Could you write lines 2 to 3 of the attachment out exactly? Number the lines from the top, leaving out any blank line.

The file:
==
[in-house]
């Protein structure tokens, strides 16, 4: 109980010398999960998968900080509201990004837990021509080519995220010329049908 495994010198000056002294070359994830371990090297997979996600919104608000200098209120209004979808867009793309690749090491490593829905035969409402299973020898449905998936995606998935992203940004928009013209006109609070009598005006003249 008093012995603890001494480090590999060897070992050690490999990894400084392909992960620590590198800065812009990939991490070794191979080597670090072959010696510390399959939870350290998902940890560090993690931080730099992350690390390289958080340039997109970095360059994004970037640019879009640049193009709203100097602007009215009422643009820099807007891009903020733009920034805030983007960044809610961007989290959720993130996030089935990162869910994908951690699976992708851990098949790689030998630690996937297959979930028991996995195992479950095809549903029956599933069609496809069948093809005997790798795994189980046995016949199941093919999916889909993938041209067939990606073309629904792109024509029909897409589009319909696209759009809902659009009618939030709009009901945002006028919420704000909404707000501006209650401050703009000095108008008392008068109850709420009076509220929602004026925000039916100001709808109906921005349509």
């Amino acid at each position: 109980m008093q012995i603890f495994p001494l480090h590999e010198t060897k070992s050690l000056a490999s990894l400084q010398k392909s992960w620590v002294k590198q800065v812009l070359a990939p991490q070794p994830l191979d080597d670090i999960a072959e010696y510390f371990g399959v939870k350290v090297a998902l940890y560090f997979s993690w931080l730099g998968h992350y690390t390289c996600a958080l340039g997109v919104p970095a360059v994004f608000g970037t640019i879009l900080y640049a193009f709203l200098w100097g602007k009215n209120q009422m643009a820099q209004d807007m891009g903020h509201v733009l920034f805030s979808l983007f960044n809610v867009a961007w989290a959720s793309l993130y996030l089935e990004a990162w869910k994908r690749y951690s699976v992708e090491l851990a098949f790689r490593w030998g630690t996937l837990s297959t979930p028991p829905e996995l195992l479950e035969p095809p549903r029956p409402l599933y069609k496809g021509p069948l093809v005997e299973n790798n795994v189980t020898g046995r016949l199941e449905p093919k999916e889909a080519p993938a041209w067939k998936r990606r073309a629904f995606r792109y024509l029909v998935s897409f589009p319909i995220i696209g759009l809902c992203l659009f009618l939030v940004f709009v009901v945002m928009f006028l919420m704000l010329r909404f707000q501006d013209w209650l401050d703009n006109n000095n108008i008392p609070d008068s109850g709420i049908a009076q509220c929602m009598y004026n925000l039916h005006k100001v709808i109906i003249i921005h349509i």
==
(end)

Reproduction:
């Protein structure tokens, strides 16, 4: 109980010398999960998968900080509201990004837990021509080519995220010329049908 495994010198000056002294070359994830371990090297997979996600919104608000200098209120209004979808867009793309690749090491490593829905035969409402299973020898449905998936995606998935992203940004928009013209006109609070009598005006003249 008093012995603890001494480090590999060897070992050690490999990894400084392909992960620590590198800065812009990939991490070794191979080597670090072959010696510390399959939870350290998902940890560090993690931080730099992350690390390289958080340039997109970095360059994004970037640019879009640049193009709203100097602007009215009422643009820099807007891009903020733009920034805030983007960044809610961007989290959720993130996030089935990162869910994908951690699976992708851990098949790689030998630690996937297959979930028991996995195992479950095809549903029956599933069609496809069948093809005997790798795994189980046995016949199941093919999916889909993938041209067939990606073309629904792109024509029909897409589009319909696209759009809902659009009618939030709009009901945002006028919420704000909404707000501006209650401050703009000095108008008392008068109850709420009076509220929602004026925000039916100001709808109906921005349509």
């Amino acid at each position: 109980m008093q012995i603890f495994p001494l480090h590999e010198t060897k070992s050690l000056a490999s990894l400084q010398k392909s992960w620590v002294k590198q800065v812009l070359a990939p991490q070794p994830l191979d080597d670090i999960a072959e010696y510390f371990g399959v939870k350290v090297a998902l940890y560090f997979s993690w931080l730099g998968h992350y690390t390289c996600a958080l340039g997109v919104p970095a360059v994004f608000g970037t640019i879009l900080y640049a193009f709203l200098w100097g602007k009215n209120q009422m643009a820099q209004d807007m891009g903020h509201v733009l920034f805030s979808l983007f960044n809610v867009a961007w989290a959720s793309l993130y996030l089935e990004a990162w869910k994908r690749y951690s699976v992708e090491l851990a098949f790689r490593w030998g630690t996937l837990s297959t979930p028991p829905e996995l195992l479950e035969p095809p549903r029956p409402l599933y069609k496809g021509p069948l093809v005997e299973n790798n795994v189980t020898g046995r016949l199941e449905p093919k999916e889909a080519p993938a041209w067939k998936r990606r073309a629904f995606r792109y024509l029909v998935s897409f589009p319909i995220i696209g759009l809902c992203l659009f009618l939030v940004f709009v009901v945002m928009f006028l919420m704000l010329r909404f707000q501006d013209w209650l401050d703009n006109n000095n108008i008392p609070d008068s109850g709420i049908a009076q509220c929602m009598y004026n925000l039916h005006k100001v709808i109906i003249i921005h349509i």